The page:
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Man walking in forest.

One concern landowners may have when making forestland management decisions is the cost of forestry practices. They may worry that they cannot afford to complete activities such as planting or understory control, so they choose to do nothing. Knowing even a range of costs for forestry practices can help with making decisions and may lead to better forest management.

Physiological regions in the South

Figure 1. Physiological regions in the South that were used in the 2018 Cost of Forestry Practices survey showing the Southern Coastal Plain (A), Northern Coastal Plain (B), and Piedmont or similar uplands (C).

This report summarizes the results of a 2018 survey to examine the costs of forestry practices across the southeastern United States. For this survey, three physiographic regions in the South were considered: the Southern Coastal Plain, Northern Coastal Plain, and Piedmont regions (figure 1). The results presented are based on 85 usable responses. Of those, 39 percent were from private family landowners, 4 percent were from publicly funded organizations, 26 percent were from consulting firms, 14 percent were from private forestry firms, and 9 percent of respondents reported “other” for their organizational type. The remaining 8 percent did not list an organization type. The results presented are adapted from the “2018 Cost and Cost Trends” Special Report in the November/December 2019 edition of Forest Landowner magazine.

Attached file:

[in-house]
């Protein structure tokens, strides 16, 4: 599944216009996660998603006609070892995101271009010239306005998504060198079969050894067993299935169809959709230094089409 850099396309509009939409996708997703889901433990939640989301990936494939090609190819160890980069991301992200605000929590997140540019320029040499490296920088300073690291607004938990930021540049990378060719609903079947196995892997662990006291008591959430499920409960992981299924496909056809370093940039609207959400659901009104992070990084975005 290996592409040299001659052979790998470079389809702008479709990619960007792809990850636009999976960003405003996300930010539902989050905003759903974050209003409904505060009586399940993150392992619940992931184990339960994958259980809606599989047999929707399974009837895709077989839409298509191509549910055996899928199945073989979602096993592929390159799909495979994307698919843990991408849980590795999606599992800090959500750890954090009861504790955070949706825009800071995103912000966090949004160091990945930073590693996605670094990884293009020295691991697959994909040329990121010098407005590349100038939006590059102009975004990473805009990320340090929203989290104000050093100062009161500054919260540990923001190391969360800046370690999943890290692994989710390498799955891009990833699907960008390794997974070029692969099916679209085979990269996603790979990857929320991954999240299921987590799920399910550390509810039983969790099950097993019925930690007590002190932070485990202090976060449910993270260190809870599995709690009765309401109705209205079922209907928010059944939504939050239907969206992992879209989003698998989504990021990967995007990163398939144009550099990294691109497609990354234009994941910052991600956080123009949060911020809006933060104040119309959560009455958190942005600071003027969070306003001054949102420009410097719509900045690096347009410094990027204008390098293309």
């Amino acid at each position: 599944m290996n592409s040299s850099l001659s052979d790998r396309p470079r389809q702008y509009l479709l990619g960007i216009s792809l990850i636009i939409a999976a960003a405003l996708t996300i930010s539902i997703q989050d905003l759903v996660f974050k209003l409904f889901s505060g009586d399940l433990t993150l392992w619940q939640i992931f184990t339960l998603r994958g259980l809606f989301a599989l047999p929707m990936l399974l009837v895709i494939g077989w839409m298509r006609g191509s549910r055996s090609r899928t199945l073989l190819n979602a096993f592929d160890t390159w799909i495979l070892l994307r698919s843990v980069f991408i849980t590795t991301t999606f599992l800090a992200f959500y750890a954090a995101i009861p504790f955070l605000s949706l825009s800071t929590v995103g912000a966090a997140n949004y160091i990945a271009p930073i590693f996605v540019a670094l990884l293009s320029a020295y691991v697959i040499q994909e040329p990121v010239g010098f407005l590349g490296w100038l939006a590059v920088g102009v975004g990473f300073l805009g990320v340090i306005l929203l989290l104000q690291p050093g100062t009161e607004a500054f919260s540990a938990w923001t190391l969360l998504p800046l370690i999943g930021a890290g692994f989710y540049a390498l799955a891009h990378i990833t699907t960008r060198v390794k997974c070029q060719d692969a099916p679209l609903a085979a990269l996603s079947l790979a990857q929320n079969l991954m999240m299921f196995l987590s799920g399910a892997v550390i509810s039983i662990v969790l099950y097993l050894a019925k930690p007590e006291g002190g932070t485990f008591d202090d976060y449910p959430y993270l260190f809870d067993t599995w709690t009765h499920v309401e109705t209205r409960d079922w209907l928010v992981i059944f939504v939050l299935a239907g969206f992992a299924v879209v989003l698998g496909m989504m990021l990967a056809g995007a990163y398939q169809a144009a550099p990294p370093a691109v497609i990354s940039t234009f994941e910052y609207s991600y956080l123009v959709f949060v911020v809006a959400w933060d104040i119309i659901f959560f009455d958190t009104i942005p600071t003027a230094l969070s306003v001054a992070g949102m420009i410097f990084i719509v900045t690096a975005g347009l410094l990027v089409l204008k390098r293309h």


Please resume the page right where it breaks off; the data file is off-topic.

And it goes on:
Results

Mechanical Site

Mechanical site preparation was reported on 56,613 acres at an average cost per acre of $182.28 (table 1). This activity included practices such as shear-rake-pile-bed, subsoiling, and drum chopping. Single-pass operations averaged 33 percent less than double-pass operations and 54 percent less than triple-pass operations.

Table 1. Mechanical Site Preparation Costs Per Acre

* Too few responses.
Site Preparation TreatmentNumber of PassesAcresSouthern Coastal Plain
Average Cost Per Acre
Northern Coastal Plain
Average Cost Per Acre
Piedmont
Average Cost Per Acre
Overall Average
AllAll56,613127.92199.29220.46182.28
All114,33397.33167.47*130.45
All219,973126.20268.51*195.50
All37,151***286.69

 

Planting

Pine seedlings were reported as being planted most often in 2018, for a total of 156,178 acres planted (table 2). The majority of respondents (53 percent) reported hand planting, 9 percent reported machine planting, and 38 percent reported both methods. Most of the pine seedlings planted were bareroot loblolly pine (Pinus taeda), which made up 74 percent of the total acres reported.

Pine seedlings planted averaged 553 per acre for hand planting and 613 per acre for machine planting (table 2). The average cost of machine planting bareroot pine species on cutover land was 25 percent more than the average cost of hand planting all bareroot pine seedlings on similar sites.